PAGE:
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Corneal Refractive Surgery Guide

Whether its myopia, hyperopia, presbyopia, or astigmatism, refractive eye issues affect nearly half of all Americans, necessitating the use of contacts and eyeglasses to improve their standard of living.

Many more Americans ignore the problem altogether, wandering the world below crystal-clear 20/20 vision because of aesthetics or impracticality.

The good news is that corneal refractive surgery can make these problems a thing of the past. With a short procedure and recovery time, you can get perfect eyesight and say goodbye to squinting, glasses, and contacts forever.

Types of Corneal Refractive Surgery

Although Lasik is the most popular corneal refractive surgery with over 600,000 procedures performed annually, it certainly isn’t the only type. Here are some of the more common corneal refractive surgeries:

Lasik

Also known as laser in-situ keratomileusis, Lasik uses an excimer laser to reshape the cornea. During the procedure, the doctor removes a thin flap of tissue over the cornea to allow the laser to penetrate. After the laser does its work, the flap is reattached without stitches.

CustomVue Lasik

This is a type of Lasik that uses wavefront-guided technology to assess the shape of the cornea and how light becomes distorted when it passes through the eye.

This enables the surgeon to customize the Lasik surgery based on the findings, resulting in sharper vision and fewer post-surgery complications.

Photorefractive Keratectomy

This type of corneal refractive eye surgery, also referred to as PRK, is similar to Lasik in that it uses an excimer laser to alter the shape of the cornea. T

he only difference is that the flap that’s replaced in Lasik is discarded during PRK, allowing the eye to heal by producing new epithelial cells.

Although this leads to longer recovery times, it’s an ideal surgery for patients with a thin corneal wall.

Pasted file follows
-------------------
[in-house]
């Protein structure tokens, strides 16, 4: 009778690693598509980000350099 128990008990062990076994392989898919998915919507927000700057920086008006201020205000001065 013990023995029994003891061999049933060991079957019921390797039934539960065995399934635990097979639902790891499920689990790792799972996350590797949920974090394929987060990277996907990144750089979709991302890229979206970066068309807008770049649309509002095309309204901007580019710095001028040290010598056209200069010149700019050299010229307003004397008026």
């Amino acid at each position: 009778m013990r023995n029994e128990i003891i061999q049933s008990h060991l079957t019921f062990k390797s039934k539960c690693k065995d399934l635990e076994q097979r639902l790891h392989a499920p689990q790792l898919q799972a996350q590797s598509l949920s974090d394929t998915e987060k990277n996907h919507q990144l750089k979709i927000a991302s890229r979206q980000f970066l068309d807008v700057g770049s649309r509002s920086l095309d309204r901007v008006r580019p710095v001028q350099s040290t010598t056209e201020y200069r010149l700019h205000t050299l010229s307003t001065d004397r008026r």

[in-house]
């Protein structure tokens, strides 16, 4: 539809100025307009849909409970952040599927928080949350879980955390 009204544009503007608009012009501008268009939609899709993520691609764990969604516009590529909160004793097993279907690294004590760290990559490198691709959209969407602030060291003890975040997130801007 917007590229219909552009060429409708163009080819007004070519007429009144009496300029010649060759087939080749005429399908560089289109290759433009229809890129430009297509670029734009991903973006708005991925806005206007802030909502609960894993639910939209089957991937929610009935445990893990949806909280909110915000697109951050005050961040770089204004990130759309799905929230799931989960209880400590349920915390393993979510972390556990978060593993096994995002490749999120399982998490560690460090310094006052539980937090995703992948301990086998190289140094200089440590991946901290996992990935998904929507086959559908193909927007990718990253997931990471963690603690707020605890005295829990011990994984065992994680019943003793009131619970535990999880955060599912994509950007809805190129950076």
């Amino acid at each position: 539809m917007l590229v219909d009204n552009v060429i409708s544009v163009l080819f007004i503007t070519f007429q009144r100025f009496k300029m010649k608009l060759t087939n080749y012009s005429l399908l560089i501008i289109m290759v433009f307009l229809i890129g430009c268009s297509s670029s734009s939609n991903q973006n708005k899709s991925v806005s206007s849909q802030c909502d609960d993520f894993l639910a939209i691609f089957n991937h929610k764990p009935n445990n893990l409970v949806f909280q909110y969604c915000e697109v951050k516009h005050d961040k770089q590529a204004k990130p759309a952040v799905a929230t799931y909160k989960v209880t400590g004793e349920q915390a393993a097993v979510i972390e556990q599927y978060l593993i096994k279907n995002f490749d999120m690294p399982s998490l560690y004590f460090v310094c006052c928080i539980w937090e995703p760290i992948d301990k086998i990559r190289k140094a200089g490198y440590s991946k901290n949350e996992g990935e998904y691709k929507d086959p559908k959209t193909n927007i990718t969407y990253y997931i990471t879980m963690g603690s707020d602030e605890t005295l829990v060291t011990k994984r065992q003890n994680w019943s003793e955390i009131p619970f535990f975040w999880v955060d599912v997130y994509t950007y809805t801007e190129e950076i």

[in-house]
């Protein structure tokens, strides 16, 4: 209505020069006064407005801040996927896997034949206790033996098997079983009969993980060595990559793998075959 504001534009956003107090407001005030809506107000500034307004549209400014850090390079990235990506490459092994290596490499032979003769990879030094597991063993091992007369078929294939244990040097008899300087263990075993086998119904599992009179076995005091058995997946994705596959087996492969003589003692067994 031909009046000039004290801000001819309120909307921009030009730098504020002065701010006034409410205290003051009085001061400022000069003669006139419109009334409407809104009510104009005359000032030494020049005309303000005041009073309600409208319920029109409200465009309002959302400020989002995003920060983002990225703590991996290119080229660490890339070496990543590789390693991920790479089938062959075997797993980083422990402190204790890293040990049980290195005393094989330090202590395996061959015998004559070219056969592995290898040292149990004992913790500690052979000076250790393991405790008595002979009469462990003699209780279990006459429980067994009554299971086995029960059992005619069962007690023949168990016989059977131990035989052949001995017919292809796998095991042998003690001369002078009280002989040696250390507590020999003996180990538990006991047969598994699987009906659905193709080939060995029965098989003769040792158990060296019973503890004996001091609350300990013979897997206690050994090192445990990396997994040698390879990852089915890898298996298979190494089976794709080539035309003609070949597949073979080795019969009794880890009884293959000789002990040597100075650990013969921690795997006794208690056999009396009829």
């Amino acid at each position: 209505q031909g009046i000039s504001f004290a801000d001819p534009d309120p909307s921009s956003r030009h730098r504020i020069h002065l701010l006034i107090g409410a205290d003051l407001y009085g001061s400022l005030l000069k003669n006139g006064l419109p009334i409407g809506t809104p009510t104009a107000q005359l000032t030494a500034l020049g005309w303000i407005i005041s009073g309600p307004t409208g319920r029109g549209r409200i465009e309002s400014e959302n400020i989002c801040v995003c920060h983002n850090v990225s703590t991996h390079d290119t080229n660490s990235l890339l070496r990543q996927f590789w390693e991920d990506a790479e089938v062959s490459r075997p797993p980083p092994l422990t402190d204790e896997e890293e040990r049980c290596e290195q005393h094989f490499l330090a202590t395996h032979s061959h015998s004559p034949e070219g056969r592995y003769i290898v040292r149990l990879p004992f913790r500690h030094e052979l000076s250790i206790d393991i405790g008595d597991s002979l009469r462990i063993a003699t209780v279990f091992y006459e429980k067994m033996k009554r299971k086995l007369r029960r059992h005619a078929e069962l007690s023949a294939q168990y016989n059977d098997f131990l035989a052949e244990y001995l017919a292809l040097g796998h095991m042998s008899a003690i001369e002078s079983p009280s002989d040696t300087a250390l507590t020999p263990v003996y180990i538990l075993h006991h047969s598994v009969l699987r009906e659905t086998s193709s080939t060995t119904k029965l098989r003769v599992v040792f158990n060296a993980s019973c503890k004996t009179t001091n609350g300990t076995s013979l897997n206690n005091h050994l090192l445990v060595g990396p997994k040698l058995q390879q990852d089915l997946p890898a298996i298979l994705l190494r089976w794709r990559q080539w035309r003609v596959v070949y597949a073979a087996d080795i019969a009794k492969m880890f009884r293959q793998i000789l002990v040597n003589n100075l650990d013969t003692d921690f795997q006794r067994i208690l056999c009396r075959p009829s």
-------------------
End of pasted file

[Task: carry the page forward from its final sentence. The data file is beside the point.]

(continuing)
Corneal Refractive Surgery Risks

As with any surgery, corneal refractive operations come with risks, although they’re minute compared to other procedures. Some complications arising from these types of operations include:

  • Sensitivity to light.
  • Inability to wear contact lenses.
  • Scarring.
  • Corneal haze.
  • Infection.
  • Eye pain for up to several weeks.
  • Halos around lights for several months.
  • Dry eyes.

In most cases, side effects are rare, with less than 1 percent of patients reporting problems after the surgery.  Dr. Alexandra Chebil has performed over 50,000 surgeries at her Orange County Lasik Center, a private practice dedicated to personalized care.  Patients have experienced better than 20/20 vision and are extremely satisfied with their results.  View our selfie wall of real Orange County Lasik patients.

Cost Considerations of Corneal Refractive Surgery

According to 2017 statistics, Lasik and PRK surgery can range from about $2,000 to $3,000. While that may seem like a huge upfront cost, it’s not as bad as it seems.

The price for an annual eye exam and contacts can cost $300 to $400 a year, allowing you to offset the cost in as little as eight years.

In addition, financing plans and insurance can make corneal refractive surgery easier to handle if you’re on a tight budget. That said, you can’t put a price on the freedom and improved standard of living you’ll get following the surgery.  Our Lasik Center in Irvine offers financing as low as $49 per month.

When you’re finally ready to get rid of the glasses and contacts for good, corneal refractive surgery is a viable option with a high success rate.

However, don’t just look at the first doctor you see on Google for the procedure. Instead, choose an experienced ophthalmologist like Dr. Alexandra Chebil, with over 50,000 surgeries performed, a proven record, stellar customer satisfaction, and a complimentary consultation.

With this three-pronged measure of experience and insight, you can guarantee a successful surgery that will leave you with the vision you’ve always wanted.

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